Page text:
Exercises

1. Create a circle as a 40 x 192 image and save it as a .JPG, .PNG or .BMP. Convert it to source-code through FSB to create source-code data. Can you think of good ways to draw circles in such an odd screen-size? Hint - make the size of your image the LAST step in the draw process!

2. Take one of the asymmetric playfield demos from the last session and convert it to display the data generated in step 1.

3. Set the playfield colour to a RED for one frame, then the next frame set it to a GREEN, and for the third frame set it to a BLUE. What effect do you see? What colour does the circle appear to be? Why? If you haven't cottoned-on yet, this is leading towards colour-bitmap technology - we may cover that in a future session. By using different colours over time, we can trick the eye to seeing a different colour than those we actually use.

4. How can this temporal colour change be used to display a range of colours? This is tricky, so don't worry if you can't understand it. Hint: don't just change the colour each frame! What else can you change?

5. All our discussions about bitmap graphics have revolved around the use of asymmetrical (mirrored) playfields. Yet some (not many!) games use non-mirrored playfields. What timing problems can you see when using non-mirrored playfields for bitmap graphics - and why on earth would you want to do this?

Don't forget to remind me to answer these questions next session!

Until then, enjoy!


Changes in bold made 12/July/2003 - AD

#2 Galaga_Freak OFFLINE  

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Posted Fri Jul 11, 2003 7:14 PM

Cool stuff!

Some ones I generated:

Attached Thumbnails

  • mf.png
  • gf1.png
  • gf2.png
  • circles.png


#3 Emehr OFFLINE  

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Posted Fri Jul 11, 2003 7:23 PM

I'm unable to post my .bin to the forum (it was created on a Mac and the forum software doesn't accept it) so I put it in my webspace here:

http://home.earthlin...tella/color.bin

Press and hold the left fire button to change the background color to white.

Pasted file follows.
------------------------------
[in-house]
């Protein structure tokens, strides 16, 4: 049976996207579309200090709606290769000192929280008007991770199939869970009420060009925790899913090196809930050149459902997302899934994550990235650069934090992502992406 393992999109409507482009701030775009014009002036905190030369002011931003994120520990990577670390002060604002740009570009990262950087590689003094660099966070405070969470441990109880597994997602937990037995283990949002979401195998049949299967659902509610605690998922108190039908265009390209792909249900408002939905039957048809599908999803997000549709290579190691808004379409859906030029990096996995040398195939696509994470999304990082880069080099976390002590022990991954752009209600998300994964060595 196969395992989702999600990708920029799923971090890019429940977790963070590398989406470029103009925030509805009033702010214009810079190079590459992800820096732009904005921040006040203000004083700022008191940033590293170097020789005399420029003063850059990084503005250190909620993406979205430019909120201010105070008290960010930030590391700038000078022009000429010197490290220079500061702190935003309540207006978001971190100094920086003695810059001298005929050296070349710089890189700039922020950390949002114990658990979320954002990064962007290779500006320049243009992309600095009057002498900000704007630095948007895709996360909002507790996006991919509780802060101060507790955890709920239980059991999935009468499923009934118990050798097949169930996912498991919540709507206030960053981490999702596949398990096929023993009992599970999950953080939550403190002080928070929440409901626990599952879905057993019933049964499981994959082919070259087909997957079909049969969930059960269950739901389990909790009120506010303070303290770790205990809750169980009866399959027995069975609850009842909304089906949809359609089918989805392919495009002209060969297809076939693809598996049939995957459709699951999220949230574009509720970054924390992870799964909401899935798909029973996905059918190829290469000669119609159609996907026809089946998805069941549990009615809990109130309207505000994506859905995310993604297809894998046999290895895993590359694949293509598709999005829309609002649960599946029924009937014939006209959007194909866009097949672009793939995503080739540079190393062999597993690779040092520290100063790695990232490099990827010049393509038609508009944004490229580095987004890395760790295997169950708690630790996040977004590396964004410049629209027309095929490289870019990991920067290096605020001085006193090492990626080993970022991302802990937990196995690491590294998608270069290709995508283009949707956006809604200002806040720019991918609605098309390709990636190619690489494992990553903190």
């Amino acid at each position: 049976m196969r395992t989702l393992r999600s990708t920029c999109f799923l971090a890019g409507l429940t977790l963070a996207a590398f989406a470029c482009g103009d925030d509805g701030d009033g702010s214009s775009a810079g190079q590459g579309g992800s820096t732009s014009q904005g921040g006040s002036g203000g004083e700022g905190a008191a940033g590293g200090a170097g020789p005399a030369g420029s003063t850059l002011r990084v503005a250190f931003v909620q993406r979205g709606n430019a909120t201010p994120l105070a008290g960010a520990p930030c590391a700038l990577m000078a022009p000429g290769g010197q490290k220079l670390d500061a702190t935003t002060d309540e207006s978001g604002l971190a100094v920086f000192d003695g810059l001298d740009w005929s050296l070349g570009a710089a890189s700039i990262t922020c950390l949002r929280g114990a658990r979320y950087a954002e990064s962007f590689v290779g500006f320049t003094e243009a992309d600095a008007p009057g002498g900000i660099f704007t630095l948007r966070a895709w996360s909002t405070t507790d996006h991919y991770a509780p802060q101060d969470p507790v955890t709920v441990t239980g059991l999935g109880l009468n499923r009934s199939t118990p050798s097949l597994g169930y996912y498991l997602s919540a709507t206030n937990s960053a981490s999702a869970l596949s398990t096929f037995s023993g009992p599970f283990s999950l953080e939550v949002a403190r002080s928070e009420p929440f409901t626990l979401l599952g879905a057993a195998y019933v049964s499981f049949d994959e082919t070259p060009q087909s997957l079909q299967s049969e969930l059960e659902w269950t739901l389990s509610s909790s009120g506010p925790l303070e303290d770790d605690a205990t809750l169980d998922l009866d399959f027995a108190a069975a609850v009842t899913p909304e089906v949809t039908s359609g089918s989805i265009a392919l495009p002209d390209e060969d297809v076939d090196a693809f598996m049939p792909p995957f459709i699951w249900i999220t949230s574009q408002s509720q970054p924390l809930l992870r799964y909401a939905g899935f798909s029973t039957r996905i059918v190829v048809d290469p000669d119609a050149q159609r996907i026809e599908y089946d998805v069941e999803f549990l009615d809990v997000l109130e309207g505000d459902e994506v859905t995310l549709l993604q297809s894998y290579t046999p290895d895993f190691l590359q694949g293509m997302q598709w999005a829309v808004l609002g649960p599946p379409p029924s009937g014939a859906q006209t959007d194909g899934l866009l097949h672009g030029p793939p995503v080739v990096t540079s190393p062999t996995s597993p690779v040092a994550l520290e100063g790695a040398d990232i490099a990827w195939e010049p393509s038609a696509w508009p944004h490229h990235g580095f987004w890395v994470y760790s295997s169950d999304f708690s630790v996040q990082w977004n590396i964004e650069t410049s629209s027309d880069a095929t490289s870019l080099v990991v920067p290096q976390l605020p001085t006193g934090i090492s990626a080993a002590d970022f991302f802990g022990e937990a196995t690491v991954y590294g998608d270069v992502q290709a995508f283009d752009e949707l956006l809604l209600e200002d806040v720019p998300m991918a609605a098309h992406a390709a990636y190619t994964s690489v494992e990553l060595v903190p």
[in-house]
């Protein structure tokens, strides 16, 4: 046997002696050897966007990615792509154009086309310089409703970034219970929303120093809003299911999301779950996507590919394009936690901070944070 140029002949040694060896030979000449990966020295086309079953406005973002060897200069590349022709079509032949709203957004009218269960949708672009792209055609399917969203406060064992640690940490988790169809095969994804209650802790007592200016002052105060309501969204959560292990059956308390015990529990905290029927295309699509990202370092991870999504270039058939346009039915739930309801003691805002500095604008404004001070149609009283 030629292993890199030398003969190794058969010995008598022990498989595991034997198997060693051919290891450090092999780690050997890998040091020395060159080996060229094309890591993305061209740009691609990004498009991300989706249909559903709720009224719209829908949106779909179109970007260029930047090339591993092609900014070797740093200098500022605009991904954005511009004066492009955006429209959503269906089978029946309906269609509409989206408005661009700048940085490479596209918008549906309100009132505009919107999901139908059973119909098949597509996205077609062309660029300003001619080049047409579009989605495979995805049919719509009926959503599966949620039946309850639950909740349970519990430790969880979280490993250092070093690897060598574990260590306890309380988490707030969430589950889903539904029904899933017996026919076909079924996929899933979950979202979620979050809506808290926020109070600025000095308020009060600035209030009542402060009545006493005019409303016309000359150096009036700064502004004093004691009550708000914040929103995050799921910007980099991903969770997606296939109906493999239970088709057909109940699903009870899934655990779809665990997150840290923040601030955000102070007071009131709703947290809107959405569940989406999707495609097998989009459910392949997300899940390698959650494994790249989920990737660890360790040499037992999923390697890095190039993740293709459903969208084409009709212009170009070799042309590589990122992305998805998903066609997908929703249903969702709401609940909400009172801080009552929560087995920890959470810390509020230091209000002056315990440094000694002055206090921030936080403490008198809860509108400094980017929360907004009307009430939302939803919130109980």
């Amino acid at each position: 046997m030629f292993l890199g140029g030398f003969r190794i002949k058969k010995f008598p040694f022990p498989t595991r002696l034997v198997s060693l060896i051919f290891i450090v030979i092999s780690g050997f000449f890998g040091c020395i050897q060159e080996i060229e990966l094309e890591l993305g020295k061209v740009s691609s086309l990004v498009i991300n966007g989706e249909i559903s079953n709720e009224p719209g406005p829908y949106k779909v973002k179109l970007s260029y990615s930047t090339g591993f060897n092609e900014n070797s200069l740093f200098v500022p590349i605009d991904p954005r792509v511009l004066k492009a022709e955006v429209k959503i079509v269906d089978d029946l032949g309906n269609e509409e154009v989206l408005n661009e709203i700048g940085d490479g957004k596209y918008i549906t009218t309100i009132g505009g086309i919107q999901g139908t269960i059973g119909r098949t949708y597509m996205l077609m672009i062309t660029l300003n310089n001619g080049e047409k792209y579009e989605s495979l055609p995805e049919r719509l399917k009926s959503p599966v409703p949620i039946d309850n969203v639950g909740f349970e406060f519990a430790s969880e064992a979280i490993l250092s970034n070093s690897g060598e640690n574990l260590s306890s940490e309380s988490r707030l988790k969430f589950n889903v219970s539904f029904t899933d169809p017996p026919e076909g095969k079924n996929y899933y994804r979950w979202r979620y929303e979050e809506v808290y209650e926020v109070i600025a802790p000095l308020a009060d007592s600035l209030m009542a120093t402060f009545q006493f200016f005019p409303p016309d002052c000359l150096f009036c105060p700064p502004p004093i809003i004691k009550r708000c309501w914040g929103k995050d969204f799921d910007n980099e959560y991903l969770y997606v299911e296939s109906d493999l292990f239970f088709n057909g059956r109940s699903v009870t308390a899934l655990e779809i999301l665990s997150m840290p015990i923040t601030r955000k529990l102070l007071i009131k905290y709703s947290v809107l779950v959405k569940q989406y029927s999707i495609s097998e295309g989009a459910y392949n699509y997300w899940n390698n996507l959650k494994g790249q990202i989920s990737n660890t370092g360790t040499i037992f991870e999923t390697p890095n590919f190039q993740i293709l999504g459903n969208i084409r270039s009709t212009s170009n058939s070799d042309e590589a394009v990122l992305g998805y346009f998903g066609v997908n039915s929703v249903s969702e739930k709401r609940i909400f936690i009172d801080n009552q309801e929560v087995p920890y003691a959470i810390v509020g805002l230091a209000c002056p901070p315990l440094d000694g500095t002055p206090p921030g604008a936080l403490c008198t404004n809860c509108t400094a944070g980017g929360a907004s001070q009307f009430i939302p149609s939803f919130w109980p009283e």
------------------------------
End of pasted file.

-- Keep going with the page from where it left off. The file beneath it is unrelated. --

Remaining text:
EDIT: I removed this "feature" in the current bin

These are the colors I am using for red, green, and blue...


RGBTable  .byte $40 ;Red

          .byte $C0 ;Green

          .byte $80 ;Blue


And here are my observations:

I already knew that combinations of the 3 component colors (red, green, and blue) yielded 8 colors, but what are the other 8 colors? My first guess would be: red, green, blue, cyan, magenta, yellow, black, and white. Alas, upon writing this little test program I found out that I was either wrong or my color perception is off-whack because I'm running this on an emulator and not on a real television (I'm guessing the latter).

Anyway, the main colors I see are...

red
green
blue
orange (red+green)
cyan (green+blue)
violet (red+blue)

My instincts tell me that a mixture of red+green+blue should be white. On a black background it looks more like a purplish-grey. Against white it looks more black.

I also observed that there is less flicker when drawn against a black background, and that the colors are richer (i.e. less washed out than on a white background). I'm guessing that this method is meant to be drawn with the background color set to black and that to get a black pixel, one simply does not draw a playfield pixel for all three phases of red, green, and blue. I'm also guessing that for optimal color pleasure, one should view this on a real television! So, does anybody have a Cuttle Cart or a Supercharger that they want to sell for less than the cost of a Cuttle II? :)